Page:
the following evening, was deferred on ac
count of the low state of Mrs. Spring,
whose death was almost hourly expected.
And she did die on Tuesday morning, but
two days.after the delivery of the fiftieth
anniversary sermon by her husband. Dr.
SPring has held his pastorate longer than
any other eleroyman in this city, excepting
Dr. Berrian, of Trinity church. Dr. Ber
wife• died but a month or two ago.
This city hasits full Share of Visrroas,
and is likely to do a Very large business
this Fall.' The manufactures of Phila
delphia give her an importance of which
she can never be deprived, and a source of
regi j ilar and solid income that is only be
ginnini to be properly 'appreciated.
.Th&churches of Philadelphia embrace a
large number of SCOiCEI AND hum, or of
their immediate descendants among their
membership, and Consequently great in
terest is taken in all that concerns the state
of religion in Ireland and Scotland,
Nowhere else in this country has the late
revival in Ireland excited an equal interest.
A, meeting of,the members of the United
Presbyterian :churches in this eity was held
last Week, in the church of Rev. Dr. Dales,
Race Street above Sixteenth, to hear an ad
dress from ReV, Mr. Kilpatrick, of Ireland,
on the , present state of religion in that coun
try. The meeting was very largely at
tended. Rev. Dr. Dales presided, and in
trodticedMr. Kilpatrick to the Assembly.
The reverend gentleman proceeded to give
.an, elaborate and interesting account of the
progress of Protestantism among the Irish
people. He alluded to the wonderful re
vival which has been takinir place among
the Irish, and spoke • of the great interest
felt., in it by. Christians throughout the
world.' The speaker did , not think that any
accounts of this marvellous action of ProV-,
idence among-that People could have exag;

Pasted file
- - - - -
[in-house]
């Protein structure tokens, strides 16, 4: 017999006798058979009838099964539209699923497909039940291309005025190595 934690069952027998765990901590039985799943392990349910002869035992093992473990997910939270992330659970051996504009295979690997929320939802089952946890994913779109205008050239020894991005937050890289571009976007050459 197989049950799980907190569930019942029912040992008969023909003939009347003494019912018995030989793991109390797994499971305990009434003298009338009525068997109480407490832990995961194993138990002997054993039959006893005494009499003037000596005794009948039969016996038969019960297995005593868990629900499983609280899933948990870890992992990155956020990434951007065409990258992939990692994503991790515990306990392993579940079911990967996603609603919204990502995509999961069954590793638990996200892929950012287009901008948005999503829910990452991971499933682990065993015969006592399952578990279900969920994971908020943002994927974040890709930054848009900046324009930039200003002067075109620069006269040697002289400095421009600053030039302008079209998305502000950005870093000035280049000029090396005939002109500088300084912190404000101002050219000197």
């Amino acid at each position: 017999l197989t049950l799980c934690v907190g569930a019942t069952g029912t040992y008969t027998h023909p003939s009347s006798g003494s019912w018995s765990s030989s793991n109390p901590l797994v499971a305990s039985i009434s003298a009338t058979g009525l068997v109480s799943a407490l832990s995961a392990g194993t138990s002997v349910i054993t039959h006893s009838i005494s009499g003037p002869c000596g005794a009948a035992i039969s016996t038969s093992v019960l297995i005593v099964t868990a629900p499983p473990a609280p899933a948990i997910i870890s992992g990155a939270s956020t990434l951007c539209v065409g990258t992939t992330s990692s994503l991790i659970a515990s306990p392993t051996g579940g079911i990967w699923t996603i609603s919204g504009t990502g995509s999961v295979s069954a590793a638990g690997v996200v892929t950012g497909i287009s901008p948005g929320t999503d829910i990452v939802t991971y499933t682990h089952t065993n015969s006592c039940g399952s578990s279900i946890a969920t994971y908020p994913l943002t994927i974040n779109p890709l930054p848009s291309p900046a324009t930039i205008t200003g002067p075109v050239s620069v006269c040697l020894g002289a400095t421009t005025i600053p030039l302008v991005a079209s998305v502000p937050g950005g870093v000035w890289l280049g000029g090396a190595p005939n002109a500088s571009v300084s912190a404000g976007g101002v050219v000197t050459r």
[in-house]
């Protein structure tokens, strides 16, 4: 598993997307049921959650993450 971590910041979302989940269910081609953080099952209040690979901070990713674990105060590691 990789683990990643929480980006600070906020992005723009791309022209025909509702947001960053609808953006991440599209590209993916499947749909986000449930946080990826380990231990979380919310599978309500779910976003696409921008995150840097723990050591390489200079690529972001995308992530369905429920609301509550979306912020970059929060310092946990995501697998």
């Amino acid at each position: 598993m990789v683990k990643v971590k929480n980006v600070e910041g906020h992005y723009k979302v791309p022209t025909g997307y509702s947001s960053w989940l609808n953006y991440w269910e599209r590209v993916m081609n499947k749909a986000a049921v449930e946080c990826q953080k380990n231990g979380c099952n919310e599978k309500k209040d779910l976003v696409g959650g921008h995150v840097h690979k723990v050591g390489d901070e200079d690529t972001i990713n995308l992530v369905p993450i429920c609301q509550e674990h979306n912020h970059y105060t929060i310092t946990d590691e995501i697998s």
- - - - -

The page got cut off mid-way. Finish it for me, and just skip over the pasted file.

aerated its importance. His descriptions .
of various incidents connected with thekte
vivaf and its progress , were full-of interest,
and 'Were listened' to with profound atten
tion. 'He coneludeeWith. a _strong appeal
to the Christians of America to assist by
their prayers and, , contributions = the good
work now progressing:
At the conclusien of the diieelrae, Rev.
J. T. Cooper, D.D.. offered a resolution
yressing the confidenceef the meeting in
the representations -ef Mr. - Kilpatrick, and
recommending''his mission .to the' liberal
consideration tite'Christian community.
gymen, , as recoinmended 'by-the late Synod
Of the Lutheran 'Church, is' not without
opposition On this 'account, and in Con
flexion some other ,chmages, a division
has been .caused ,in St. Mark's. Lutheran
church; Spring Garden Street, above Thir
teenth,' of Which, 'the Rev. C. P. Krauth,
D D late of Pittsburgh, is the pastor.
The tise of the gown and the introduction.
of several new worship were ob
noxious' to some of =thelnembers: The lat
ter have held 'iwo meetings, and made
attempts to - organize' it UV* -- congregation.
At the seeps' ,meeting Rev... Dr. Stork,
tt*,...c s ,
formerly pasior ofSt. IViark was invited
to become.the spiritual leader of the new
body. At, an adjourned meeting, a portion
of Dr. - Stork's'answer- was read, in which
he declines th6call; and regrets the action
of the se.eeders.'''S6Me remark.s were made
rIolin) an, and, others, criticising the
course of Dr. Stork. It was unanimously
resolved to' organize- a ,fehrtreh. forthwith.
Elders'and deacons were'elected, and trus
tees were also nominated Some of the
nominees were anxious ,to decline the honor
propose.d to,he conferred upon them. A
series of..resolutions:lwere adopted, after
some discussion:" The - first - provided for
the, .organization of'st!, AiMes':,Evangelical
English Lutheran 4hurch,.to-be subjected
to the , rnles;of, tke East-Pennsylvania Synod.
The Tesolutfon -was ' adopted, with amend-
Inehti. " I For:the pre'sent;' the organization
wilf,"he eoneebleci t *ltk'no 'Synod. Meet
lingshwAl At,,g() 9 North Broad Street
every Sabbath. 1.,
The: 'Rev: ALFRED': Nzvaif D.D., has
withdrawn; at the reil*A of the people,
his tesionation of the plgtorate4f Alexander
ehureh, and will continue his labors as here
!•' For ttie Breityterian Banner.
`Let* fronilowa. '
moms. :NDITOIirS:-,,O ur farmers are
doPe.e , cutkingiwartd many of them done
stacking their;graiir„. All would have been
done, ere this, but for, the-late rains, which,
I fear, will somewhat injure the wheat yet
in shpck.< have been in this State for
ftvelearsyaegt have not seen so good a crop
of,t-wheat, aud, l oats. as the one just cut.
corn, -09,:=neTer, promised so ,well. New
wheatiaalretuly commanding , a fair price,
and consequently times are looking up. If
fora, gine ,4he'garners have been laid deso
late, end, I the, barns broken down, and the
corn.has beert.:withered, now the Lord is
filling t.he itloors full of wheat_ What a
dehVofigratitude we owe, that the Lord
higW4undantly blessed the labors of the
husbindmen. A`.debt we can never pay,
but which we can-most appropriately no
knowledge with a:thank-effering.
Soma i three or four days ago, one of my
parishioners -put, a hundred, pounds of flour